Wednesday, October 10, 2007

Western Week and guerrilla dining

In spite of a blog tag that would suggest the contrary, I haven't gotten the whole culture shock thing in Hong Kong, other than the Three-Week Wall. But I've still gotten fatigued with things always being a certain way that I associate with occasional novelty and Jewish Christmas (that is to say, Chinese). To help with this, I declared the week before I left for Cambodia to be Western Week. The theory underlying Western Week was that I would held myself keep a fresh attitude toward Hong Kong by keeping one sector of my life designated as Western: food. As it's worked out, Western Week has basically become Western month.

We've made two trips to High Tea at the Peninsula, a shmancy hotel in Kowloon. The tea is expensive by local standards, though considering my reference point for these things in London, everything seems cheap by comparison. It's a nice experience, and worth doing once, but like so many things in Hong Kong, it's very surface-level. The lobby looks amazing, but there's no way to even put your name on a waiting list, you just stand in line. The waiters are dressed immaculately and half a very formal-looking stick-in-the-ass walk, but they chronically screw up orders, have no idea how to pour tea, forget to use a strainer half the time, and never let the tea seep enough before serving it. The food is exceptionally pretty, but highly inconsistent. I only came back a second to accompany Brian, who was visiting.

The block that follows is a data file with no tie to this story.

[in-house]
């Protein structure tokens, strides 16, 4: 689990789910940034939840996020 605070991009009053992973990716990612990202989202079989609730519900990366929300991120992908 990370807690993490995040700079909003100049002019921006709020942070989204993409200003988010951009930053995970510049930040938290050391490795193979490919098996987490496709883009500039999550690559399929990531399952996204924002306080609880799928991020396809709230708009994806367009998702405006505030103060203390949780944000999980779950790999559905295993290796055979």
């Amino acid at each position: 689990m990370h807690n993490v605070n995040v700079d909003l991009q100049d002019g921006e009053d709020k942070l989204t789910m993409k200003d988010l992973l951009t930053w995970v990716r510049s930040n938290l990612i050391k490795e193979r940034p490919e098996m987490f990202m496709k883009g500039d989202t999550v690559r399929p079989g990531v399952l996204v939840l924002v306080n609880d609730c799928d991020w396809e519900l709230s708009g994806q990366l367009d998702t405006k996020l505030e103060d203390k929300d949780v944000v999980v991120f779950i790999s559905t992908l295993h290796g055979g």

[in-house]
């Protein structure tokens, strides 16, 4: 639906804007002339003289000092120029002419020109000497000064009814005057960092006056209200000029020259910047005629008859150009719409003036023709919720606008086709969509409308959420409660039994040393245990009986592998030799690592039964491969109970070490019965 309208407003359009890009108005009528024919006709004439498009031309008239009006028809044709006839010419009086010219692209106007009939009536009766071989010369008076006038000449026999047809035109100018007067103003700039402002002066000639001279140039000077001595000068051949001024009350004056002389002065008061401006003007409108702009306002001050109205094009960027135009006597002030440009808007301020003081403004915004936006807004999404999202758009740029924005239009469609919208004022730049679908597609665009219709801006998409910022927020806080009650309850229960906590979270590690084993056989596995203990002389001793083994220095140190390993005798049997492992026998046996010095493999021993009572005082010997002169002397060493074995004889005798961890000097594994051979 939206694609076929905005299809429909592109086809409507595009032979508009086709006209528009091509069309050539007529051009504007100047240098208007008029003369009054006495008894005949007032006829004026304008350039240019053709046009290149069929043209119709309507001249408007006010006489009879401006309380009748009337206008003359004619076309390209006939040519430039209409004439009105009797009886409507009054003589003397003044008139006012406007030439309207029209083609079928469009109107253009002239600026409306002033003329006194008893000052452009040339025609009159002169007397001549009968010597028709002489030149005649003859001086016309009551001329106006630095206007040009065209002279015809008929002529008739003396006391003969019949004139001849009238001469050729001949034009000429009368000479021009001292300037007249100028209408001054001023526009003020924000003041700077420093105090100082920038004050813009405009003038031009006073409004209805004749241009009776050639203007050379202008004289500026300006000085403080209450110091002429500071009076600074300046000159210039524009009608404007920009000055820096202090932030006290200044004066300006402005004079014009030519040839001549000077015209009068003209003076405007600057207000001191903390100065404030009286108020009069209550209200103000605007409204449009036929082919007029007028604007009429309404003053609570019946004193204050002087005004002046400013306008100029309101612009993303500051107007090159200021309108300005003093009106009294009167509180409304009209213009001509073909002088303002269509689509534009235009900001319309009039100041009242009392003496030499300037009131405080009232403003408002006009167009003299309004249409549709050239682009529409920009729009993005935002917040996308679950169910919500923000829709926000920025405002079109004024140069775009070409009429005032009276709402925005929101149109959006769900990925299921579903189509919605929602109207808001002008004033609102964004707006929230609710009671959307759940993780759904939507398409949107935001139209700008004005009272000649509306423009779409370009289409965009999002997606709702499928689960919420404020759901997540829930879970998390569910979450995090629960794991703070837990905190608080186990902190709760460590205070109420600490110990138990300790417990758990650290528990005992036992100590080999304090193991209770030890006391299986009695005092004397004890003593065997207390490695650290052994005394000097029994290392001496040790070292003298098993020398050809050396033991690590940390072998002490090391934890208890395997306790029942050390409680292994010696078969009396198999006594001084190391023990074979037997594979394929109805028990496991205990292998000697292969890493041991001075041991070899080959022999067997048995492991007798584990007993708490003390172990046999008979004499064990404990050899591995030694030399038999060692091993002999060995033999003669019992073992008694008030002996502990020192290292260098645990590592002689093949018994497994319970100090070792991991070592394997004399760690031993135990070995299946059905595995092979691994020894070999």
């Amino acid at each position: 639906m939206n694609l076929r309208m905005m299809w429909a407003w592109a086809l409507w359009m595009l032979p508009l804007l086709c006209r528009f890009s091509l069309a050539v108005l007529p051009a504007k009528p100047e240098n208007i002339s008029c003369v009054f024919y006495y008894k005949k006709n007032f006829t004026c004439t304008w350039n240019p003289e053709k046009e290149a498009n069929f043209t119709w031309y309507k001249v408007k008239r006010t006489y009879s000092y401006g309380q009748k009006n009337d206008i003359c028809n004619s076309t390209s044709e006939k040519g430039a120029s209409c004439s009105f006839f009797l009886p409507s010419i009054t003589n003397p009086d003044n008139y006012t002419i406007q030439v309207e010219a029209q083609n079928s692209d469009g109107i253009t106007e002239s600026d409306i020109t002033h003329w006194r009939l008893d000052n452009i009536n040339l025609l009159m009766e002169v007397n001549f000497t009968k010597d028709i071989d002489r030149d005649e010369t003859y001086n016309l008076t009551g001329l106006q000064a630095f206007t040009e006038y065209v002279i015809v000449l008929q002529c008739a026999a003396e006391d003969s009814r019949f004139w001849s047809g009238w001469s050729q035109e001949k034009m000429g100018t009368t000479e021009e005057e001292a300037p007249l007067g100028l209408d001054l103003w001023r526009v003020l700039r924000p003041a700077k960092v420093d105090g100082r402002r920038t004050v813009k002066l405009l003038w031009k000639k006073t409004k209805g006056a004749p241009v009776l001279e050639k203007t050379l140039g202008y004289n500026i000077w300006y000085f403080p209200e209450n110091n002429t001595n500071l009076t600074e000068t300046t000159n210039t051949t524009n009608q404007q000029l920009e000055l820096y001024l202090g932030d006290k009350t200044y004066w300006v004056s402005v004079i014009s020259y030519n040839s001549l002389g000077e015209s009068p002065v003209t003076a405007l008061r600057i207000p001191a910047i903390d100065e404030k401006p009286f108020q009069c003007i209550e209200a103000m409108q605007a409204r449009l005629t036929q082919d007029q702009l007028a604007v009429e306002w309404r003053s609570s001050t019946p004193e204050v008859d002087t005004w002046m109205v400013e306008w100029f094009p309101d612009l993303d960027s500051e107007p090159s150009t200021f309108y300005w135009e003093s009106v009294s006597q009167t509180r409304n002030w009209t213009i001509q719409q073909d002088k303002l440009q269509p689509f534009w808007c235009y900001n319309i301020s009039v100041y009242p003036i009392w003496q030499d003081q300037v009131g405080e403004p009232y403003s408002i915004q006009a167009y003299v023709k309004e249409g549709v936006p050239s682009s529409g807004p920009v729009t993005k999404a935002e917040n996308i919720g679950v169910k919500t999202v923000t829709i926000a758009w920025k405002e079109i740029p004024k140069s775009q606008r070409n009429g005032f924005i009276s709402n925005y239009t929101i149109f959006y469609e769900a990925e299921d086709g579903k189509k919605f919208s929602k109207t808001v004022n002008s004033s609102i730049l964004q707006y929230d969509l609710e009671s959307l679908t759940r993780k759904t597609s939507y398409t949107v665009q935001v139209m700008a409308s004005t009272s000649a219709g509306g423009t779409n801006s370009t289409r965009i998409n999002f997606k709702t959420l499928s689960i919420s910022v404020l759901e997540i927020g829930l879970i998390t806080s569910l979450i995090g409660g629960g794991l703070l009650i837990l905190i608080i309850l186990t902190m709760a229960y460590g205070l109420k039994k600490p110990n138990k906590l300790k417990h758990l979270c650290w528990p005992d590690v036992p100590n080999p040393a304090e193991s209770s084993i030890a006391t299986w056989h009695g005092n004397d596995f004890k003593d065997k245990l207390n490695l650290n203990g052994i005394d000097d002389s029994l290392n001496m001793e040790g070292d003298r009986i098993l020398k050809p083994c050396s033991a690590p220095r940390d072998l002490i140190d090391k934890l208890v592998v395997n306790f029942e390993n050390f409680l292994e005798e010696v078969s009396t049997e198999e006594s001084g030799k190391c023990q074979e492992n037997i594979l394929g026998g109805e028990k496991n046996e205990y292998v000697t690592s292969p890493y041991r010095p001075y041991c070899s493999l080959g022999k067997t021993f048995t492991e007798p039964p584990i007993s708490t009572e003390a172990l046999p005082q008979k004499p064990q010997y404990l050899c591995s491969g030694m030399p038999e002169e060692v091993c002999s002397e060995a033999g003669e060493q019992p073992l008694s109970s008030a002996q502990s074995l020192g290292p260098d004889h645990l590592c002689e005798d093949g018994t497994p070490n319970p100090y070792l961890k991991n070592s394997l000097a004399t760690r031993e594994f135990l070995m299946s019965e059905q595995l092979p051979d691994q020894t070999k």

I've also become deeply enamored with set lunches in Soho. Many of nicest little restaurants in town are in Soho, and the slate is exceptionally international (off-hand, I can think of French, Italian, Russian, Spanish, Nepalese, Indian, Thai, Vietnamese, American, California, Mexican, Cuban, Greek, Moroccan, Lebanese...I can't actually think of Chinese, but it's probably there somewhere). It's generally a bit overpriced for my tastes, but nearly every restaurant in the neighborhood offers a 3-course set lunch every day, with rotating menus, for around HKD $88 (around US $11). Considering that's the price of a martini at most bars in Lan Kwai Fong, it's a damn fine deal, and I am determined to lunch my way through every restaurant on the block.

But my biggest new infatuation is the private kitchen. Private kitchens are unlicensed, unadvertised, multi-course BYOB restaurants offering delicious set menus at prices that range from "good deal for the quality" to "I feel like I'm stealing something." The height of culinary fashion in Hong Kong, we've dubbed the experience guerrilla dining. Our first raid featured a 10-course Sichuan feast (HKD $180, approx. US $23) in a space that looked less like a gourmet restaurant than the living room of the tiny apartment your parents had when they were poor and had no kids back in the 1970s. Pictured right, the enormous bulging vein in my forehead when I absentmindedly bit into a solid pepper in what was already the spiciest dish of a spicy meal (also pictured, Marie laughing at me as I squirm). Emerging battered but triumphant, we turned our culinary war machine on a 5-course French offering that, at HKD $350 (about US $44), included foie gras, steak, and lobster. I'm happy to report no further pepper-related casualties.

At last, I'm starting to settle into a healthy balance between Chinese food and Western food, but the line between what's "local" here and what isn't is so hazy. Hong Kong is nominally Chinese, but if you're a student or a professional on Hong Kong Island, it's just international. A city without a country, a population of white collar transients and expatriates. And between the people here and the people out in the far-flung fishing villages of the New Territories, I don't know who the real Hong Kongians are (note: makin' my way down the list of names of HK residents).

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